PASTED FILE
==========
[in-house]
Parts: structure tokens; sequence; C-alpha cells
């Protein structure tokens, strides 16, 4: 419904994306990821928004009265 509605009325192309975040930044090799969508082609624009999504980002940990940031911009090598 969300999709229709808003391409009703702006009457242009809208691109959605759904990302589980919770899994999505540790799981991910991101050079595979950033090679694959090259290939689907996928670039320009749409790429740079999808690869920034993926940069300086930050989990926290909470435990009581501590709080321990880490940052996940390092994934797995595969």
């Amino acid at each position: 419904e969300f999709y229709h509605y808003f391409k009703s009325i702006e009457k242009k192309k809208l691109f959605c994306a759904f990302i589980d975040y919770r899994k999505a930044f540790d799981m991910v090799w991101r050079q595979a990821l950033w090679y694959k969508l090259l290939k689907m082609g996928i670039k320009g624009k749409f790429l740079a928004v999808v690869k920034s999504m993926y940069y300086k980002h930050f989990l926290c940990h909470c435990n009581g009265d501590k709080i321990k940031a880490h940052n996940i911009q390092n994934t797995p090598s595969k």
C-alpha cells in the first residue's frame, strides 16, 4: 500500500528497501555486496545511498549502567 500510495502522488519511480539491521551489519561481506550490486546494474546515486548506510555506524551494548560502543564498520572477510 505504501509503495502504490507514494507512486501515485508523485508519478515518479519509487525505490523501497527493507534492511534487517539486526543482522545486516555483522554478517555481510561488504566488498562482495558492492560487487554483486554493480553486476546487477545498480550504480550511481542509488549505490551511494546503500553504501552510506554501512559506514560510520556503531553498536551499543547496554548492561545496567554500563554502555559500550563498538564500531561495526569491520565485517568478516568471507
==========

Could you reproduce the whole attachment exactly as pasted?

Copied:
[in-house]
Parts: structure tokens; sequence; C-alpha cells
């Protein structure tokens, strides 16, 4: 419904994306990821928004009265 509605009325192309975040930044090799969508082609624009999504980002940990940031911009090598 969300999709229709808003391409009703702006009457242009809208691109959605759904990302589980919770899994999505540790799981991910991101050079595979950033090679694959090259290939689907996928670039320009749409790429740079999808690869920034993926940069300086930050989990926290909470435990009581501590709080321990880490940052996940390092994934797995595969």
């Amino acid at each position: 419904e969300f999709y229709h509605y808003f391409k009703s009325i702006e009457k242009k192309k809208l691109f959605c994306a759904f990302i589980d975040y919770r899994k999505a930044f540790d799981m991910v090799w991101r050079q595979a990821l950033w090679y694959k969508l090259l290939k689907m082609g996928i670039k320009g624009k749409f790429l740079a928004v999808v690869k920034s999504m993926y940069y300086k980002h930050f989990l926290c940990h909470c435990n009581g009265d501590k709080i321990k940031a880490h940052n996940i911009q390092n994934t797995p090598s595969k």
C-alpha cells in the first residue's frame, strides 16, 4: 500500500528497501555486496545511498549502567 500510495502522488519511480539491521551489519561481506550490486546494474546515486548506510555506524551494548560502543564498520572477510 505504501509503495502504490507514494507512486501515485508523485508519478515518479519509487525505490523501497527493507534492511534487517539486526543482522545486516555483522554478517555481510561488504566488498562482495558492492560487487554483486554493480553486476546487477545498480550504480550511481542509488549505490551511494546503500553504501552510506554501512559506514560510520556503531553498536551499543547496554548492561545496567554500563554502555559500550563498538564500531561495526569491520565485517568478516568471507